IIM Kozhikode is creating 60 additional seats for women

IIM Kozhikode, India's premier B-school known for promoting gender diversity in its PGP class, is planning to create 60 additional seats exclusively for women students starting 2021 academic session. Read on to know more.

In a news article published on 20th August, 2018 in the Indian daily, the Times of India, titled, ‘First mover: IIM-Kozhikode to create 60 women-only PGP seats’, it is claimed that the Indian Institute of Management, Kozhikode is planning to become the first IIM to create 60 additional seats exclusively for women in its flagship Post Graduate Programme (PGP) for Management from the next academic year.


It may be noted that IIM Kozhikode created a record of sorts back in 2013, when it admitted 54% women in the PGP class.  However, the same track could not be maintained since then, as the gender diversity could never touch even 30% in the latest 3 batches (27% in the Class of 2018, 29% in the Class of 2019, and 26% in the Class of 2020).  This action can be interpreted as an extra push for achieving gender diversity in the class.


The concept of achieving gender diversity through ‘supernumerary’ seats is a trend started by the Indian Institutes of Technology (IITs), which decided to admit more women students from the 2018 academic session (14% in 2018) and ultimately earmark 20% supernumerary seats for women by 2026 academic session.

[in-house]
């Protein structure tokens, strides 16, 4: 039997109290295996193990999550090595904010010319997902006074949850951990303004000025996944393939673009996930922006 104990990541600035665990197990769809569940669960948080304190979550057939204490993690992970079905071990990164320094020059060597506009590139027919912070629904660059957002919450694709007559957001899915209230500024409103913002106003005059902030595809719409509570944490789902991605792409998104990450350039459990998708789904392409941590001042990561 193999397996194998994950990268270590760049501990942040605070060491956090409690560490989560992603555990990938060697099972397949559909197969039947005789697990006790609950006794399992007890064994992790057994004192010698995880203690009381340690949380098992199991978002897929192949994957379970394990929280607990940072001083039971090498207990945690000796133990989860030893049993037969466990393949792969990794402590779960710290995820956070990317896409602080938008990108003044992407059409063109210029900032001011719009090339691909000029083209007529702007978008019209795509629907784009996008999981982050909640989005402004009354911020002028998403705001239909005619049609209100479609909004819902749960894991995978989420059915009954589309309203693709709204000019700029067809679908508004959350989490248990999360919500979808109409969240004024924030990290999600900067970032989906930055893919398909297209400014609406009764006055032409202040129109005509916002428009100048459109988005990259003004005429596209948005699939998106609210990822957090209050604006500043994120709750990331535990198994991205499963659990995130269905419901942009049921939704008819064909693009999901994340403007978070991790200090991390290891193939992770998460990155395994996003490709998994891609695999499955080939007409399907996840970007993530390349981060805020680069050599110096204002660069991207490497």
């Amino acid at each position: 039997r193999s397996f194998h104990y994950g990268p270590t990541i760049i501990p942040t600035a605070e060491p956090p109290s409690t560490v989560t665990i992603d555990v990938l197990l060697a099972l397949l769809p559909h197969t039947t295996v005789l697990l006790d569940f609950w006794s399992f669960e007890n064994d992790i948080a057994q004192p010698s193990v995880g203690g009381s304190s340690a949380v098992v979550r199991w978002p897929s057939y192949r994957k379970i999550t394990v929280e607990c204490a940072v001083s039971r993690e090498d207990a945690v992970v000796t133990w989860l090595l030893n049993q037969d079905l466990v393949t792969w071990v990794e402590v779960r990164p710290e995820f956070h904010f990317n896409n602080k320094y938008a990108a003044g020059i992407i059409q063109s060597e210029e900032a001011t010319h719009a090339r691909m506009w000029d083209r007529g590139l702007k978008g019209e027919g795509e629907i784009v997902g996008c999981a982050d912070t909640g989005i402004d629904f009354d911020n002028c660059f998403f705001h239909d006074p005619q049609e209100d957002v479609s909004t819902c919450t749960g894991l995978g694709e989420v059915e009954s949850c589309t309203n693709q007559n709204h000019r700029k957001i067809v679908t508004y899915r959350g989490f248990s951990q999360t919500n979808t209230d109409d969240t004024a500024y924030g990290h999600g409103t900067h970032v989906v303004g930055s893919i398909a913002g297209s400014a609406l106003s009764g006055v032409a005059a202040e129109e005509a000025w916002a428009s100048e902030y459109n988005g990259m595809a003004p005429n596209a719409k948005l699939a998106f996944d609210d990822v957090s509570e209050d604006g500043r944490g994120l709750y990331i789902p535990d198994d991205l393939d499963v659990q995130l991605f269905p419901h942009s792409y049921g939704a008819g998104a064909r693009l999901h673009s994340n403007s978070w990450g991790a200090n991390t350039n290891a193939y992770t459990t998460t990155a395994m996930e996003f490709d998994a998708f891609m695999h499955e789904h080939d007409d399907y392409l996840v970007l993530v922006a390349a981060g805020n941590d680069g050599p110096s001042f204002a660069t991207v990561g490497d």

The following table shows the number of students and gender diversity at IIM Kozhikode –


IIM-K Batches

Total Nos. of Students

Nos. of Male Students

Nos. of Female Students

Female Students (% of the Class)

Class of 2020





Class of 2019





Class of 2018






As is evident, the number of women students hardly changed over the 3 batches. So, if the institute is able to add 60 more seats especially for women students, then we can hope that the number of women students can touch 160 (or 35%) in the Class of 2021.


IIM Kozhikode has recently reappointed Prof. Debashis Chatterjee as the Director of the institute, which did not have a full-time director for nearly four years after he completed his term from 2009 to 2014. It was under the leadership of Prof. Chatterjee that the institute was able to enrol 54% women back in 2013.


Economic impact of having more women in the work-force –


According to International Monetary Fund (IMF) Chief, Ms. Christine Lagarde, “If the number of female workers were to increase to the same level as the number of men, GDP in India will grow by 27%”.


Interestingly, despite women participation in education in India having gained traction over the past couple of decades, they are not able to break in to the employment scene: women, new graduates make only about 24% of entry-level professionals; of these, about 19% reach senior-level management roles. Understandably, they hold only 7.7% of board seats and just 2.7% of board chairs.


A senior World Bank economist, Mr. Frederico Gil Sander commented that, “India’s female labour force participation rate is uniquely low for all levels of education. 65% of Indian women with college degrees are not working. This number stands at 41% for Bangladesh and Indonesia, and 25% for Brazil.”